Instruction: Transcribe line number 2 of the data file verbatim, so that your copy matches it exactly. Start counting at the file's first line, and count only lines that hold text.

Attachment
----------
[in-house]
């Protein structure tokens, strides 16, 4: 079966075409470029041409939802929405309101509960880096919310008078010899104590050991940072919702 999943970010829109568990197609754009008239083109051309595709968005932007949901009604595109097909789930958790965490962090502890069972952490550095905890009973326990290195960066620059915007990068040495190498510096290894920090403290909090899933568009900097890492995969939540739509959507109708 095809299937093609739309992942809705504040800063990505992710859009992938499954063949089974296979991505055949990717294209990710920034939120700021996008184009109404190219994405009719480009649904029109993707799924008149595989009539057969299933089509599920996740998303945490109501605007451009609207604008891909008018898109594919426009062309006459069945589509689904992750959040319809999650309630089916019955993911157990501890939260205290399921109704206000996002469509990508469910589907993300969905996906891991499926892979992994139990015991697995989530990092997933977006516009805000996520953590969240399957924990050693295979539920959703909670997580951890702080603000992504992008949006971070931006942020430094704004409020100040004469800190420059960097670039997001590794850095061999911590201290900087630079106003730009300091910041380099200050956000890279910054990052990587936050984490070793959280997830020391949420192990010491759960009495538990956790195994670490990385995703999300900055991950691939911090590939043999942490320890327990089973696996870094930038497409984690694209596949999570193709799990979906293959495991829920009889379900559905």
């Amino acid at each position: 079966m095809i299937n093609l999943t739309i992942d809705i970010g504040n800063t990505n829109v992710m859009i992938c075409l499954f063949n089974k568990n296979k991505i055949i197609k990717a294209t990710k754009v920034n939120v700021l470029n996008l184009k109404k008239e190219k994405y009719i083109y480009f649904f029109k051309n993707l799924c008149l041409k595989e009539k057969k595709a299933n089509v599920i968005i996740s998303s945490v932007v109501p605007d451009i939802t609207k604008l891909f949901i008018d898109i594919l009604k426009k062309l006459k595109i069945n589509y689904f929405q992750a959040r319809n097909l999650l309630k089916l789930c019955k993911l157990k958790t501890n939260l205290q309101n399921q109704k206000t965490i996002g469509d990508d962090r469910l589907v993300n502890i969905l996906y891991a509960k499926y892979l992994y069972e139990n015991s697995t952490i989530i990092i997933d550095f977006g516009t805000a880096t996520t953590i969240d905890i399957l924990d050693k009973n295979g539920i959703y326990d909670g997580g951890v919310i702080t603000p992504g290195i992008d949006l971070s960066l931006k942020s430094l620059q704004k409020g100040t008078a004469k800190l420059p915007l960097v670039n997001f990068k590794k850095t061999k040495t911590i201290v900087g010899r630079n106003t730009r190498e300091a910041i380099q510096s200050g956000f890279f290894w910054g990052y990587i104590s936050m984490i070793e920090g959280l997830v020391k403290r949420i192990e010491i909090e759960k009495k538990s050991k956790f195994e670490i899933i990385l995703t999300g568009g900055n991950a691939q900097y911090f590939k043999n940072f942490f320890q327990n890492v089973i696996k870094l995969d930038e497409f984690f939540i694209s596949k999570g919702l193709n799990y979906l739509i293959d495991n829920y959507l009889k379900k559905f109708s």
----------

């Protein structure tokens, strides 16, 4: 079966075409470029041409939802929405309101509960880096919310008078010899104590050991940072919702 999943970010829109568990197609754009008239083109051309595709968005932007949901009604595109097909789930958790965490962090502890069972952490550095905890009973326990290195960066620059915007990068040495190498510096290894920090403290909090899933568009900097890492995969939540739509959507109708 095809299937093609739309992942809705504040800063990505992710859009992938499954063949089974296979991505055949990717294209990710920034939120700021996008184009109404190219994405009719480009649904029109993707799924008149595989009539057969299933089509599920996740998303945490109501605007451009609207604008891909008018898109594919426009062309006459069945589509689904992750959040319809999650309630089916019955993911157990501890939260205290399921109704206000996002469509990508469910589907993300969905996906891991499926892979992994139990015991697995989530990092997933977006516009805000996520953590969240399957924990050693295979539920959703909670997580951890702080603000992504992008949006971070931006942020430094704004409020100040004469800190420059960097670039997001590794850095061999911590201290900087630079106003730009300091910041380099200050956000890279910054990052990587936050984490070793959280997830020391949420192990010491759960009495538990956790195994670490990385995703999300900055991950691939911090590939043999942490320890327990089973696996870094930038497409984690694209596949999570193709799990979906293959495991829920009889379900559905």